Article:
Documentation

Localization features provide a convenient way to retrieve strings in various languages, allowing you to easily support multiple languages within your application. Language strings are stored in files within the ./locales directory. Within this directory there should be a subdirectory for each language supported by the application:

│ main.go
└───locales
├───el-GR
│ home.yml
├───en-US
│ home.yml
└───zh-CN
home.yml

The default language for your application is the first registered language.

app := iris.New()
// First parameter: Glob filpath patern,
// Second variadic parameter: Optional language tags,
// the first one is the default/fallback one.
app.I18n.Load("./locales/*/*", "en-US", "el-GR", "zh-CN")

Or if you load all languages by:

app.I18n.Load("./locales/*/*")
// Then set the default language using:
app.I18n.SetDefault("en-US")

Load embedded locales

You may want to embed locales with a go-bindata tool within your application executable.

  1. install a go-bindata tool, e.g.

    $ go get -u github.com/go-bindata/go-bindata/...

  2. embed local files to your application

    $ go-bindata -o locales.go ./locales/...

  3. use the LoadAssets method to initialize and load the languages

    ^ The AssetNames and Asset functions are generated by go-bindata

ap.I18n.LoadAssets(AssetNames, Asset, "en-US", "el-GR", "zh-CN")

Defining Translations

Locale files can be written at YAML(recommended), JSON, TOML or INI form.

Each file should contain keys. Keys can have sub-keys(we call them "sections") too.

Each key's value should be of form string or map containing by its translated text (or template) or/and its pluralized key-values.

Iris i18n module supports pluralization out-of-the-box, see below.

Fmt Style

hi: "Hi %s!"
ctx.Tr("Hi", "John")
// Outputs: Hi John!

Template

hi: "Hi {{.Name}}!"
ctx.Tr("Hi", iris.Map{"Name": "John"})
// Outputs: Hi John!

Pluralization

Iris i18n supports plural variables. To define a per-locale variable you must define a new section of Vars key.

The acceptable keys for variables are:

  • one

  • "=x" where x is a number

  • "<x"

  • other

  • format

Example:

Vars:
- Minutes:
one: "minute"
other: "minutes"
- Houses:
one: "house"
other: "houses"

Then, each message can use this variable, here's how:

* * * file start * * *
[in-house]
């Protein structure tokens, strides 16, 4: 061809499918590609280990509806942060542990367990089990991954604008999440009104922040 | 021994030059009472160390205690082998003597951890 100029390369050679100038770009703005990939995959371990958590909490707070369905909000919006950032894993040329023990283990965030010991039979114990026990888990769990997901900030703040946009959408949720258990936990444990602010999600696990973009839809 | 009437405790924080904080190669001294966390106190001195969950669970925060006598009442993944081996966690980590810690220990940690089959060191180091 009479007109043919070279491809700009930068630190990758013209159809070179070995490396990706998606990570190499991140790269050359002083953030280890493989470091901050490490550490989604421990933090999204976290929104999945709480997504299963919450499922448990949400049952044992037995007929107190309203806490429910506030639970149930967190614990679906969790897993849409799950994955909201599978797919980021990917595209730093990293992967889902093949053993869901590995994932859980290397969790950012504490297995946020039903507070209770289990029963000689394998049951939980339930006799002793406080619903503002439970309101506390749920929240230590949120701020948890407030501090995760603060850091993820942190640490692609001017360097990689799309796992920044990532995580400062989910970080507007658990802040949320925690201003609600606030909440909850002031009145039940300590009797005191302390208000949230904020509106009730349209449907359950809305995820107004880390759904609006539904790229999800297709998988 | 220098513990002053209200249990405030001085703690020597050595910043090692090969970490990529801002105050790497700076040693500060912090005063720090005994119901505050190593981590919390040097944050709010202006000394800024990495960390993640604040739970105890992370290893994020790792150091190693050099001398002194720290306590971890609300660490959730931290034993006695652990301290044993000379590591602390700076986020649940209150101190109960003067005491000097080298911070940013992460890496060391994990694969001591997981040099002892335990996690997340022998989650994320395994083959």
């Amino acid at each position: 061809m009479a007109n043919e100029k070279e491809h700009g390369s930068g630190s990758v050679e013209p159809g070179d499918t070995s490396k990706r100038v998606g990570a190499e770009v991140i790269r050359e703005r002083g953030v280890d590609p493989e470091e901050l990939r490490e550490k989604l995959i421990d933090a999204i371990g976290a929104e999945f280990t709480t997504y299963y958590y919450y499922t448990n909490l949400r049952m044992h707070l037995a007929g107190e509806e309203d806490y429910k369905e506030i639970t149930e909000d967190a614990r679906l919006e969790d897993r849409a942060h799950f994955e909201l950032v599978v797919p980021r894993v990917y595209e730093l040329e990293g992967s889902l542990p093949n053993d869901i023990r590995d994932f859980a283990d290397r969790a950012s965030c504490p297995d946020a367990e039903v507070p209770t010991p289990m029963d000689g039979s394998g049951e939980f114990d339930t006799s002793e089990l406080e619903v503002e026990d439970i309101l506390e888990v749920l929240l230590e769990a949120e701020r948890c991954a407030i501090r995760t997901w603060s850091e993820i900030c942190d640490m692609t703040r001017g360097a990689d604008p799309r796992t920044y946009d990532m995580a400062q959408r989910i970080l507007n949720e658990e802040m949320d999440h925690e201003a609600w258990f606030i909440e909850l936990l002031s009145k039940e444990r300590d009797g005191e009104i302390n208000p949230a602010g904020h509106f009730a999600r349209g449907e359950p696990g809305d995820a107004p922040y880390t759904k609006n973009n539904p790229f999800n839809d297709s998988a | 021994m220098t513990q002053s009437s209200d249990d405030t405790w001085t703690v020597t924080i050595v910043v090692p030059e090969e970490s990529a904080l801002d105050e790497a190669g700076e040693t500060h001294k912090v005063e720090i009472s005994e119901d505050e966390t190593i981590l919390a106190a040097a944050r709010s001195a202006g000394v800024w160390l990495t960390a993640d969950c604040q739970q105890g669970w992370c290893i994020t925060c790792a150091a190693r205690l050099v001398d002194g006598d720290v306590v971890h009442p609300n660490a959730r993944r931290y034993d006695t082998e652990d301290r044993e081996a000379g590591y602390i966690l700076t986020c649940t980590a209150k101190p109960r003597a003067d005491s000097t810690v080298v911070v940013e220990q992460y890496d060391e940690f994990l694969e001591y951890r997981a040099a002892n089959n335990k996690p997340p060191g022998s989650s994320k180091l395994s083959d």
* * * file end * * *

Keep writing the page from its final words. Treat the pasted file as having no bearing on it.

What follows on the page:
# Using variables in raw string
YouLate: "You are %[1]d ${Minutes} late."
# [x] is the argument position,
# variables always have priority other fmt-style arguments,
# that's why we see [1] for houses and [2] for the string argument.
HouseCount: "%[2]s has %[1]d ${Houses}."
ctx.Tr("YouLate", 1)
// Outputs: You are 1 minute late.
ctx.Tr("YouLate", 10)
// Outputs: You are 10 minutes late.
ctx.Tr("HouseCount", 2, "John")
// Outputs: John has 2 houses.

You can select what message will be shown based on a given plural count.

Except variables, each message can also have its plural form too!

Acceptable keys:

  • zero

  • one

  • two

  • "=x"

  • "<x"

  • ">x"

  • other

Let's create a simple plural-featured message, it can use the Minutes variable we created above too.

FreeDay:
"=3": "You have three days and %[2]d ${Minutes} off." # "FreeDay" 3, 15
one: "You have a day off." # "FreeDay", 1
other: "You have %[1]d free days." # "FreeDay", 5
ctx.Tr("FreeDay", 3, 15)
// Outputs: You have three days and 15 minutes off.
ctx.Tr("FreeDay", 1)
// Outputs: You have a day off.
ctx.Tr("FreeDay", 5)
// Outputs: You have 5 free days.

Let's continue with a bit more advanced example, using template text + functions + plural + variables.

Vars:
- Houses:
one: "house"
other: "houses"
- Gender:
"=1": "She"
"=2": "He"
VarTemplatePlural:
one: "${Gender} is awesome!"
other: "other (${Gender}) has %[3]d ${Houses}."
"=5": "{{call .InlineJoin .Names}} are awesome."
const (
female = iota + 1
male
)
ctx.Tr("VarTemplatePlural", iris.Map{
"PluralCount": 5,
"Names": []string{"John", "Peter"},
"InlineJoin": func(arr []string) string {
return strings.Join(arr, ", ")
},
})
// Outputs: John, Peter are awesome
ctx.Tr("VarTemplatePlural", 1, female)
// Outputs: She is awesome!
ctx.Tr("VarTemplatePlural", 2, female, 5)
// Outputs: other (She) has 5 houses.

Sections

If the key is not a reserved one (e.g. one, two...) then it acts as a sub section. The sections are separated by dot characters (.).

Welcome:
Message: "Welcome {{.Name}}"
ctx.Tr("Welcome.Message", iris.Map{"Name": "John"})
// Outputs: Welcome John

Determining The Current Locale

You may use the context.GetLocale method to determine the current locale or check if the locale is a given value:

func(ctx iris.Context) {
locale := ctx.GetLocale()
// [...]
}

The Locale interface looks like this.

// Locale is the interface which returns from a `Localizer.GetLocale` metod.
// It serves the transltions based on "key" or format. See `GetMessage`.
type Locale interface {
// Index returns the current locale index from the languages list.
Index() int
// Tag returns the full language Tag attached tothis Locale,
// it should be uniue across different Locales.
Tag() *language.Tag
// Language should return the exact languagecode of this `Locale`
//that the user provided on `New` function.
//
// Same as `Tag().String()` but it's static.
Language() string
// GetMessage should return translated text based n the given "key".
GetMessage(key string, args ...interface{}) string
}

Retrieving Translation

Use of context.Tr method as a shortcut to get a translated text for this request.

func(ctx iris.Context) {
text := ctx.Tr("hi", "name")
// [...]
}

Inside Views

func(ctx iris.Context) {
ctx.View("index.html", iris.Map{
"tr": ctx.Tr,
})
}